Australia needs to prioritise sleep to improve health and productivity of the nation
NeuRA’s submission to the Federal Government’s Inquiry into Sleep Health Awareness in Australia
Four out of 10 Australians do not get enough sleep and without adequate, restorative sleep, the human body cannot function optimally.
Professor Danny Eckert, Director of the Sleep Program at NeuRA is calling for a $200 million strategic investment into sleep health over the next 5-10 years to be funded by the Medical Research Futures Fund.
Professor Eckert and his team at NeuRA are dedicated to helping the over seven million Australians and their families who are impacted by the adverse consequences of inadequate sleep.
The health, safety and economic consequences of inadequate sleep in Australia were estimated to be in excess of $66 billion last year alone, according to a Delloits Economics report commissioned by the Sleep Health Foundation.
Inadequate sleep can be caused by sleep disorders including sleep apnoea and insomnia, medical conditions that disrupt sleep like back pain or routinely not getting enough sleep due to lifestyle or life challenges. This leads to sleep deprivation and can result in daytime sleepiness and impaired alertness.
Inadequate sleep is associated with obesity, cardiovascular disease, cancer, impaired brain function, neurodegenerative disease including dementia and Alzheimer’s disease, mental illness, diabetes, impaired immune function and more.
“Australia is recognised internationally for its expertise in sleep research and clinical sleep medicine,” says Professor Eckert.
“We know that optimal sleep health requires the skills of a range of disciplines including sleep physicians, nurses, dentists, surgeons, psychologists, neurologists, pharmacists, however, due to the high burden of disease, limited treatment options, and lack of sleep health services available in the current health care system, wait times to see a sleep health professional can be more than a year, limiting Australians’ access to high-quality sleep services.”
Professor Eckert’s submission to the Inquiry into Sleep Health Awareness in Australia suggests the Government focus on innovative strategies and comprehensive services to improve sleep through a multidisciplinary systems approach.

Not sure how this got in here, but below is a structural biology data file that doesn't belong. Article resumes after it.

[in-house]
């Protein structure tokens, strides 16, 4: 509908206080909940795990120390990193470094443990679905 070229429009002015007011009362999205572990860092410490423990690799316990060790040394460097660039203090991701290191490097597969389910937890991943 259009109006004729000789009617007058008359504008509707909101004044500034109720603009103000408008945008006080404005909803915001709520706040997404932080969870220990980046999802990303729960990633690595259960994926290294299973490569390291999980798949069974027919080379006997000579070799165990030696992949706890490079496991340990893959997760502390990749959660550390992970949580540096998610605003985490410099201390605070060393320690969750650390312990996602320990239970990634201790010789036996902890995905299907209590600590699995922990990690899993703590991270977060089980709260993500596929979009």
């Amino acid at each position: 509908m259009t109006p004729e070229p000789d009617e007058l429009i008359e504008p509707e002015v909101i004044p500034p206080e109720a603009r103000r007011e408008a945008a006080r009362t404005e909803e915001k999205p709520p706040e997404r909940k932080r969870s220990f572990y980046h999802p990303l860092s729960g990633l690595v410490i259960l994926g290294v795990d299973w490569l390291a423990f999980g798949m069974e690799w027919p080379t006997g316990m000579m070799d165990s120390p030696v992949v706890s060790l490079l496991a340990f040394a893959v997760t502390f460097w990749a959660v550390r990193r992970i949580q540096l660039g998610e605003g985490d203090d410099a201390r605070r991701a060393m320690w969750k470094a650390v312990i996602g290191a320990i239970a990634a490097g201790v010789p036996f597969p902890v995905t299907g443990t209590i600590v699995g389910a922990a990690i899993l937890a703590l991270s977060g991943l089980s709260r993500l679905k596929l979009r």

“Improving sleep health will both improve the health and wellbeing of the nation and be economically advantageous,” says Professor Eckert.
Professor Eckert’s submission to the Inquiry into Sleep Health Awareness in Australia sets out six key areas where Government funding is urgently needed.
- The identification of novel therapeutic targets and development of much-needed targeted therapies for sleep disorders. This includes basic and applied cross-disciplinary approaches to determine the underlying causes of sleep disorders such as sleep apnoea and insomnia.
- Targeted sleep research in understudied and underrepresented populations including sleep health in indigenous Australians, women, children and the elderly.
- Translational research studies that involve combination therapies to provide treatment options for the thousands of Australians who do not respond to first-line therapies, including comparative effectiveness research and clinical trials.
- Development and implementation of novel sleep awareness programs for school children and training and education programs for health care professionals including general practitioners.
- Sleep-specific research fellowships for early and mid-career scientists and clinicians to create career pathways during these vulnerable career stages to expand the sleep research workforce in Australia.
- Development of new approaches to clinical care and health care delivery models for sleep problems including the integration of research scientists into major public hospitals and cross-disciplinary clinical research environments to rapidly integrate research discoveries to the clinic. Cross-disciplinary research to understand bidirectional links between inadequate sleep and other medical conditions including mental health disorders, pain and neurodegeneration.
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